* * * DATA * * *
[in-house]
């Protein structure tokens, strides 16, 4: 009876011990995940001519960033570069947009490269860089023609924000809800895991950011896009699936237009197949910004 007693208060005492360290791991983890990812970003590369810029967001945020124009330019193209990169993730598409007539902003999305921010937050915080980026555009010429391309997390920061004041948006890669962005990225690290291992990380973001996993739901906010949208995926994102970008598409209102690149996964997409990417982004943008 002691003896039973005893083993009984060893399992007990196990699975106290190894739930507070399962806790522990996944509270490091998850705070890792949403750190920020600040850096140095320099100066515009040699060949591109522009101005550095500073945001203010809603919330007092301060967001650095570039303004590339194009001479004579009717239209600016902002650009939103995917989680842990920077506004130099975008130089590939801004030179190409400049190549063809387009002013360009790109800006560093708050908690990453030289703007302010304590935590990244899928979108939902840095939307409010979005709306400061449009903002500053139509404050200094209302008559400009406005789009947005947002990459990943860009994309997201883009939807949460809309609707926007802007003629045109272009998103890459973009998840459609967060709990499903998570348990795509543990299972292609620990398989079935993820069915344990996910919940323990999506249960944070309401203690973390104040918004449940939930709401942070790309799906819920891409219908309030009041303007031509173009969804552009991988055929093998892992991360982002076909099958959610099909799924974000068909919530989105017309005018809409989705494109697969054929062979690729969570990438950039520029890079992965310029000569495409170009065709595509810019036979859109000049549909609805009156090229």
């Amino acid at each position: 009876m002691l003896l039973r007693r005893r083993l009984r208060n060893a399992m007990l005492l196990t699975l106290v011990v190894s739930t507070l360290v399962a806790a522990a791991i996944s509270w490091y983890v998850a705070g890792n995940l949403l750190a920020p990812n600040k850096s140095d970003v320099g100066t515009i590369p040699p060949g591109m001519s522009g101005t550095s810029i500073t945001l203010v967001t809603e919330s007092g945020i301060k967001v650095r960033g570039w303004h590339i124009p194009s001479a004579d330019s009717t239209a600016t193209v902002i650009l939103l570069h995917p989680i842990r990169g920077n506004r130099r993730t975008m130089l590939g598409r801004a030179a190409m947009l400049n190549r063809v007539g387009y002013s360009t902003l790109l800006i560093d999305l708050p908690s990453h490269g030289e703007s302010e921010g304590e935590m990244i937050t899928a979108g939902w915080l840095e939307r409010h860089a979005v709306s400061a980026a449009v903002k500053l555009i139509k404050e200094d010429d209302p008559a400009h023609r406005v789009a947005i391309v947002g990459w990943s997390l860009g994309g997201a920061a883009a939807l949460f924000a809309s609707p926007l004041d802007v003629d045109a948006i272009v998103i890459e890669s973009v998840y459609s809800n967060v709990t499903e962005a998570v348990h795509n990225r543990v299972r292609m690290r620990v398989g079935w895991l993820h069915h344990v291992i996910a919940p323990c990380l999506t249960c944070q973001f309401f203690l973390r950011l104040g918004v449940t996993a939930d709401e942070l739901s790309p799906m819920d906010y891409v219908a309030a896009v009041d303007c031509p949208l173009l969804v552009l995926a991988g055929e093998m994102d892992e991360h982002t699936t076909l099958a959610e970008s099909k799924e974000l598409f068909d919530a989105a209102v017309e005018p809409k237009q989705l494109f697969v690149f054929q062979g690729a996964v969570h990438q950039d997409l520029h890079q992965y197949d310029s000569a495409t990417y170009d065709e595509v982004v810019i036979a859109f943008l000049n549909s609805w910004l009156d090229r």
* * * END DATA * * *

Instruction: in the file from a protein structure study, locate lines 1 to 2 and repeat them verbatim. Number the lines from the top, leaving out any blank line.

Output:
[in-house]
């Protein structure tokens, strides 16, 4: 009876011990995940001519960033570069947009490269860089023609924000809800895991950011896009699936237009197949910004 007693208060005492360290791991983890990812970003590369810029967001945020124009330019193209990169993730598409007539902003999305921010937050915080980026555009010429391309997390920061004041948006890669962005990225690290291992990380973001996993739901906010949208995926994102970008598409209102690149996964997409990417982004943008 002691003896039973005893083993009984060893399992007990196990699975106290190894739930507070399962806790522990996944509270490091998850705070890792949403750190920020600040850096140095320099100066515009040699060949591109522009101005550095500073945001203010809603919330007092301060967001650095570039303004590339194009001479004579009717239209600016902002650009939103995917989680842990920077506004130099975008130089590939801004030179190409400049190549063809387009002013360009790109800006560093708050908690990453030289703007302010304590935590990244899928979108939902840095939307409010979005709306400061449009903002500053139509404050200094209302008559400009406005789009947005947002990459990943860009994309997201883009939807949460809309609707926007802007003629045109272009998103890459973009998840459609967060709990499903998570348990795509543990299972292609620990398989079935993820069915344990996910919940323990999506249960944070309401203690973390104040918004449940939930709401942070790309799906819920891409219908309030009041303007031509173009969804552009991988055929093998892992991360982002076909099958959610099909799924974000068909919530989105017309005018809409989705494109697969054929062979690729969570990438950039520029890079992965310029000569495409170009065709595509810019036979859109000049549909609805009156090229």